They eat and they keep on not-asking and not-saying things like I miss mom so much it's like an ache in my chest that I can't dispel until I can barely breathe.
Or at least that's what Norah would say. Rose has it together even when she's falling apart.
She'd felt like they had it when she was trestling. With the roaring above her, deafening, the sound crashing in her ears and overpowering. Trestling was sublime, an almost religious experience. But it'd all crumbled apart when she brought out the pictures. Then the house burned down and now everything's in pieces.
She comes into the blood bank, and it's not the first time she's been here. It's white everywhere, creepily sterile, so much that it reminds her of that horror movie she saw in an asylum. She puffs out her cheeks and breathes out a sigh. Lynn walks a stout man out and gives him a form. She points him over to the table where there's cookies and juice waiting. When she looks up and sees Norah, her expression, which previously was calm, turns dark.
"What are you doing here?" Lynn hisses. "I told you to never contact me again."
"Can't we just talk? I'm just trying to make things right. I'm sorry. Let's be friends," Norah says. She looks, pleading, for Lynn to see her part in this. She didn't mean for it to go like this. It's supposed to be a happy moment, it isn't supposed to go like this.
"Why do you continue to engage me? If you're not into me sexually or intimately, then what are you doing? I was really into you, and now I'm humiliated," Lynn says, her voice rough – has she been crying?
"Because I want to make this better – I don't want to leave it like this. I was just trying to make things better," Norah says.
"You can't fix everything," Lynn says flatly.
Norah bites her lip. There's probably lipstick on her teeth now. She doesn't care. She's the strong one, the hardened one, but Lynn is pulling out all the weak and awkward things that Norah has pushed back for years. It's a constant detox of a coming breakdown and Lynn's the first person she's talked to about this...since ever.
"I have to get to work," Lynn says.
She walks away and Norah lets out a long breath as she stares at the white ceilings.
Rose's life isn't hers, and with Lynn gone, there's nothing here to keep her around. Winston now watches Oscar nearly every week. They're becoming great friends.
So she takes the cat and some money and some of her things and leaves.
She thinks about Lynn in Arizona. Why was she in Arizona of all places? She wanted to go somewhere to sort it all out with the Deathcat right there with her, a little ghost of fur on her lap, purring the whole way. It likes riding in the car, to her surprise. It's a brave little thing, and it's been through so much. She pets it, idly as they drive.
There's more sand than she ever has needed in a lifetime. It's pretty when the sun comes up, or down, though, and all she can think about is the bridge that's been burned down to the ground now, all charred and ashes.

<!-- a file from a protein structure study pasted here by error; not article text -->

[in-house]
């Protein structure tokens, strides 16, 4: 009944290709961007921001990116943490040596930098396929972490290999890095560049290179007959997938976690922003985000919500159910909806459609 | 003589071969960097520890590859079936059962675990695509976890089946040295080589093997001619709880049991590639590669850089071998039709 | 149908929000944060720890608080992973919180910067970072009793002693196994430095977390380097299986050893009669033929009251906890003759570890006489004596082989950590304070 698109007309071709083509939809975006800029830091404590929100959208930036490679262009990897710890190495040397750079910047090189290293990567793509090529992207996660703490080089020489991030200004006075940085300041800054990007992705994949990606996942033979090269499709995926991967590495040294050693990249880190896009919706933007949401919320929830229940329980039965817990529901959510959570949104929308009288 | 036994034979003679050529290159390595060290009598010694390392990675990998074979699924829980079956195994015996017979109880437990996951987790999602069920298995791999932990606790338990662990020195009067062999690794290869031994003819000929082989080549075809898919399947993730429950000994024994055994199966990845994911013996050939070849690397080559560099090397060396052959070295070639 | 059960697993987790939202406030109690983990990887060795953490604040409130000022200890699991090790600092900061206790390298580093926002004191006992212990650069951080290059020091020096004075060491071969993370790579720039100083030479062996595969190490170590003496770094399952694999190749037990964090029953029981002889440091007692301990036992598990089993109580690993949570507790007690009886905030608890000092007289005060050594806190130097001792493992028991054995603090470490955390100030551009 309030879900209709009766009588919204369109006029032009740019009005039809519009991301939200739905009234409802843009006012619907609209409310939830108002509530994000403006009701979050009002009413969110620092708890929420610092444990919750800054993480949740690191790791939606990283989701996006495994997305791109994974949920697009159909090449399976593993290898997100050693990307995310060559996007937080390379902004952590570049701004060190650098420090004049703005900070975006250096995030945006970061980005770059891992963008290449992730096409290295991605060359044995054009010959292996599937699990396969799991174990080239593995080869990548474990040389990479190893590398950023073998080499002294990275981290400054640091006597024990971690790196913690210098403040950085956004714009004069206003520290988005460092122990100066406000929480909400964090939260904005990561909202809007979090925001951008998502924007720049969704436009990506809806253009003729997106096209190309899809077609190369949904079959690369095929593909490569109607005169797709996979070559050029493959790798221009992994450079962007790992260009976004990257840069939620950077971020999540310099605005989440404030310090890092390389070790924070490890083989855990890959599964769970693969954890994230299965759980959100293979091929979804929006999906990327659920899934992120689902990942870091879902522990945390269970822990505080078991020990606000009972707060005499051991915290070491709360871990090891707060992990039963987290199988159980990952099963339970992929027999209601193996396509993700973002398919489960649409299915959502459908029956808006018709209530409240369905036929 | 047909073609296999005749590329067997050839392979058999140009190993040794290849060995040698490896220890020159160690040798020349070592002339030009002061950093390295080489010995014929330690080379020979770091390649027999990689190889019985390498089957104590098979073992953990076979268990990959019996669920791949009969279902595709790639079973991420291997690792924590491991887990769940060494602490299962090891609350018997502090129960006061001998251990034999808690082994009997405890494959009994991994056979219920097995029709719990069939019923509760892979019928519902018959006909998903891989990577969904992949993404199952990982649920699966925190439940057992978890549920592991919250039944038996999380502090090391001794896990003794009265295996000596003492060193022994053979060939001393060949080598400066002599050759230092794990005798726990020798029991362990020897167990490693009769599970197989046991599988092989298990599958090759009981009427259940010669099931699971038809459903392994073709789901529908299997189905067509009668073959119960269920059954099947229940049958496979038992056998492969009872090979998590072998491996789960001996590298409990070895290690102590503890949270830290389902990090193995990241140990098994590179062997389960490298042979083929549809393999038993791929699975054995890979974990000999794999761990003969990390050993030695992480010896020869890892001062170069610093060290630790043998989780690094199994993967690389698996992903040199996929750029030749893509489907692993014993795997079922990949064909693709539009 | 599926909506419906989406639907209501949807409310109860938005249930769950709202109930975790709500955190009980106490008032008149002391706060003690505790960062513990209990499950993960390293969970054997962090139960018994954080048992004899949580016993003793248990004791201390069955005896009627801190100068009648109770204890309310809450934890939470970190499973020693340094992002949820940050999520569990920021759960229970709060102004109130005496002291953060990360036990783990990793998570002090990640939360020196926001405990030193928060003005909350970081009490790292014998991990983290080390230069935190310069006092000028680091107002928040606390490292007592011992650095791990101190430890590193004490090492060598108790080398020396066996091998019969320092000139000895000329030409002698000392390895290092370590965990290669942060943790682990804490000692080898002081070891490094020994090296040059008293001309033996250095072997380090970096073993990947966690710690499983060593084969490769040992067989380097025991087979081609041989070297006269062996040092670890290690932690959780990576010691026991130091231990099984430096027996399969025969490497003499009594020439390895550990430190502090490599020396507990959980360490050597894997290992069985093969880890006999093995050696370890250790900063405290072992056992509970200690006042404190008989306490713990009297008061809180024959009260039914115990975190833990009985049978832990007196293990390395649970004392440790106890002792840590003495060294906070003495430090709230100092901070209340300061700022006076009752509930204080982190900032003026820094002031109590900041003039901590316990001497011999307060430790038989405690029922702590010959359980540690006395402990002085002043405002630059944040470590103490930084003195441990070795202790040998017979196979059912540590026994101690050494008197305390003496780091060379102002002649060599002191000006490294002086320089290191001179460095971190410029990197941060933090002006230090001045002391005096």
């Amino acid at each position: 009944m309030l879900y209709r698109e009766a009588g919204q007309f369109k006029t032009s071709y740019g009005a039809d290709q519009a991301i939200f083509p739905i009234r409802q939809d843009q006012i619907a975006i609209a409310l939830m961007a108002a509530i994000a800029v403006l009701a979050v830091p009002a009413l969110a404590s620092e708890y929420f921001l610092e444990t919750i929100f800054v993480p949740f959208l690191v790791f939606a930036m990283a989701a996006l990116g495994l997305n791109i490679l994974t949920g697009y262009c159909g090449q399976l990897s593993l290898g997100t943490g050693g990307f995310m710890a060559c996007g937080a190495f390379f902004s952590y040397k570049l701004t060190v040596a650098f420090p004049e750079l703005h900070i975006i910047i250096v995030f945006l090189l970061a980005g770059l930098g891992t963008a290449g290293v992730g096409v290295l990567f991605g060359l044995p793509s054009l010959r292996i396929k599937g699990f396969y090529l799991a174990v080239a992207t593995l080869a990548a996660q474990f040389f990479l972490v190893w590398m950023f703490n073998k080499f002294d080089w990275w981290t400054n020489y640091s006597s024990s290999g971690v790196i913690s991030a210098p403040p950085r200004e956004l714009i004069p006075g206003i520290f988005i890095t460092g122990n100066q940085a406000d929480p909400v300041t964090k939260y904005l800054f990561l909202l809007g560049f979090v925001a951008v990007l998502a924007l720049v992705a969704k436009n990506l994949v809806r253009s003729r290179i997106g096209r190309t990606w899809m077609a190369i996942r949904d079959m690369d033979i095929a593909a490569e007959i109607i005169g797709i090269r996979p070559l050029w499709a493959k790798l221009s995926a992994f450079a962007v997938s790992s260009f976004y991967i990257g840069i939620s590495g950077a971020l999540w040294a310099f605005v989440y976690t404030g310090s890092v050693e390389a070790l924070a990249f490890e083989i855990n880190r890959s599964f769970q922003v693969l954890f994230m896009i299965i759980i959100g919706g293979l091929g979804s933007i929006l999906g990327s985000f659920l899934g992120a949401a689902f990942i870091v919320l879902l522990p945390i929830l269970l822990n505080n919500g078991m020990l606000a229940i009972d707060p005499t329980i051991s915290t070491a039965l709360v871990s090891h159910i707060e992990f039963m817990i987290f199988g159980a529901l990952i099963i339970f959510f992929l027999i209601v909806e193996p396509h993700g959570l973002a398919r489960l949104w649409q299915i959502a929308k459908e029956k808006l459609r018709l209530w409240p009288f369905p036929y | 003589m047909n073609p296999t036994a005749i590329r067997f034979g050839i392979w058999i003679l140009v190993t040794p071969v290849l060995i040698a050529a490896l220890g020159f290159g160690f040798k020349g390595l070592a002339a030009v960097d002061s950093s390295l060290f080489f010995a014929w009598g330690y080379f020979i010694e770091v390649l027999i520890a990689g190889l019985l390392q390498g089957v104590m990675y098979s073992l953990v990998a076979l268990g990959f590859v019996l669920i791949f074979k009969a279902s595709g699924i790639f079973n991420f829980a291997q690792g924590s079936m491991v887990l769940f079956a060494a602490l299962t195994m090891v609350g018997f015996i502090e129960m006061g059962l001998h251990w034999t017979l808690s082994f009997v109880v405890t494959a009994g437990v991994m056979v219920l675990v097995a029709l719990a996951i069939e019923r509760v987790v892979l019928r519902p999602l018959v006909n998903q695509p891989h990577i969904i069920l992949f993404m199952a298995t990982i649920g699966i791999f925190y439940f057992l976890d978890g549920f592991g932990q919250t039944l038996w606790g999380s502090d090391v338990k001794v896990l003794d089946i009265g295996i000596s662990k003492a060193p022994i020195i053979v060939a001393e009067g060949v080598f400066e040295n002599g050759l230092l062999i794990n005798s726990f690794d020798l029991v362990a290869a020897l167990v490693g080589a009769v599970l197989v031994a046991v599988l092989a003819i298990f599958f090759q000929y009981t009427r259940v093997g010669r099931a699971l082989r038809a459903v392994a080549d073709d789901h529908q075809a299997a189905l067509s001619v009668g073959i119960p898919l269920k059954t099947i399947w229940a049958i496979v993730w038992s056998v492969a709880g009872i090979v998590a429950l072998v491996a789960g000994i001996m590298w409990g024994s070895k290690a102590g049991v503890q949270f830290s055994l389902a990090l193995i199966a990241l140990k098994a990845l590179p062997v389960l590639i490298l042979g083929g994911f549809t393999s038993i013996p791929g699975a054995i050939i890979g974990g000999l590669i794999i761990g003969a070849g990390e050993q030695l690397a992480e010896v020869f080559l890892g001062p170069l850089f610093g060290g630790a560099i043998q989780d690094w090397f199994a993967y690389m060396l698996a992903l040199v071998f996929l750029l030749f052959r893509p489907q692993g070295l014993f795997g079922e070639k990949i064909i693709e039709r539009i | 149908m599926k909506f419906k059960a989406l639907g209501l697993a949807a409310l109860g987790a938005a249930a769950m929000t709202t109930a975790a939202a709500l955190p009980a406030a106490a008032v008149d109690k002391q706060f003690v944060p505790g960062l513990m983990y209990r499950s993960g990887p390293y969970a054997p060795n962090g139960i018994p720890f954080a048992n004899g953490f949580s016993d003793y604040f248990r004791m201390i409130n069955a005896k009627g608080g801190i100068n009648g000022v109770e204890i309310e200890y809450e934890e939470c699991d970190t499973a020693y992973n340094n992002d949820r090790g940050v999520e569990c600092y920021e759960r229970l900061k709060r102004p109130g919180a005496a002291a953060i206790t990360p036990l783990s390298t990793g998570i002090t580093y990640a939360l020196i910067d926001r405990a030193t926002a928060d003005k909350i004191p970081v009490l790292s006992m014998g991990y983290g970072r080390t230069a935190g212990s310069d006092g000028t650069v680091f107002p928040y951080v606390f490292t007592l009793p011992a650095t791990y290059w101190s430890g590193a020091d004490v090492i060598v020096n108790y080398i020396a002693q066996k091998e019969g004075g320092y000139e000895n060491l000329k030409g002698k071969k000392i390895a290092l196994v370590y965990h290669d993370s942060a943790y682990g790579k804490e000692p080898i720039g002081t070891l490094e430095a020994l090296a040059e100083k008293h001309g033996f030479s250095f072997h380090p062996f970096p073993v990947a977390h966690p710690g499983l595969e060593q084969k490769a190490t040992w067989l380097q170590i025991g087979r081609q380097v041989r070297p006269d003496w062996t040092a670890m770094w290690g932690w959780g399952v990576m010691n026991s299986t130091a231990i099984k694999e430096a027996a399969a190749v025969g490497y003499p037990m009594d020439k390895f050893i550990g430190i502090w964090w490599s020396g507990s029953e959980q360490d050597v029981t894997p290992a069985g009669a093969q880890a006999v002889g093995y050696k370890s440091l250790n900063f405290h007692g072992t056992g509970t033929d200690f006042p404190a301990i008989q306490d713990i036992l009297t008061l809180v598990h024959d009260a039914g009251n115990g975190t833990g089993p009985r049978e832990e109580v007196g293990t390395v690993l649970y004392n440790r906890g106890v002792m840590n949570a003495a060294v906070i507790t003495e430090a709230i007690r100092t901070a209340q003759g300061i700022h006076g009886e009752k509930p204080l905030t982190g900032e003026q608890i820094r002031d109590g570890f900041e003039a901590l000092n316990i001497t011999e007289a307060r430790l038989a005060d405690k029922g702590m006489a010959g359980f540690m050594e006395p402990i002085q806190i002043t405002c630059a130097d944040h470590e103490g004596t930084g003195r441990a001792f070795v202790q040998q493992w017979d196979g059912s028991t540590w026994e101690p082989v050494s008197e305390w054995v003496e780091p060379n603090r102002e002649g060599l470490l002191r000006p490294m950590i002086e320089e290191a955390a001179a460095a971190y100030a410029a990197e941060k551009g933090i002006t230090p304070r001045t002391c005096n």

She gets all the way the outskirts of Phoenix before she turns around.
She knocks at the door and has never felt as awkward in her life. Not the time her skirt ripped in school and half the school saw her underwear, not the time she fell on a mattress a dead woman had been rotting on.
A half thought in her mind, forms, maybe she should say 'Pizza delivery!' or start with flowers or something to break the ice. It probably won't change Lynn's opinion that she's a creeper.
She hears the door lock, sudden and final.
"Listen, I'm sorry."
"Sorry doesn't cut it. I told you to go away!"
"There was something there," Norah says, her face to the door. She leans against it, and crumples to the floor. The welcome mat is rough and hard against her knees even through her thick jeans.
Lynn is silent. She wonders if she's even there or if it's like talking at a grave, if all this talking will do about as good as talking to a corpse. She tries anyways.
" I wanted to fix things with you and your mom since I can't fix them with mine. But, it wasn't just that... I went out to Arizona. Sand everywhere and I kept thinking about you. I think...I think I'm bi. Maybe even gay. I don't know."
She hears the safety chain come undone, but the door stays unlocked, like Lynn has her hand at the door.
"I felt really comfortable with you and I didn't know what to do with that. I still don't. It feels like you're the only person I can deal with this stuff around."
The door unlocks and it's just Lynn there looking down at her. She looks guarded, as if she might slam the door on her at any time.
"Hi," Norah says, she smiles, a sort of smile that is on the brink of crying and laughing.
"Hi," Lynn says. She pauses a moment before she continues. "You can come in.... If you want."
"Can I bring my cat too? She's still in the car."
Lynn chuckles, and the guardedness slips back until it's only faint past a growing warmth.
"Go ahead. I'm not allergic."
Norah smiles, and Lynn smiles, and there's this moment, like the moment when they kissed that Norah feels the start of something she doesn't know what to do with. But this time, she knows she'll learn.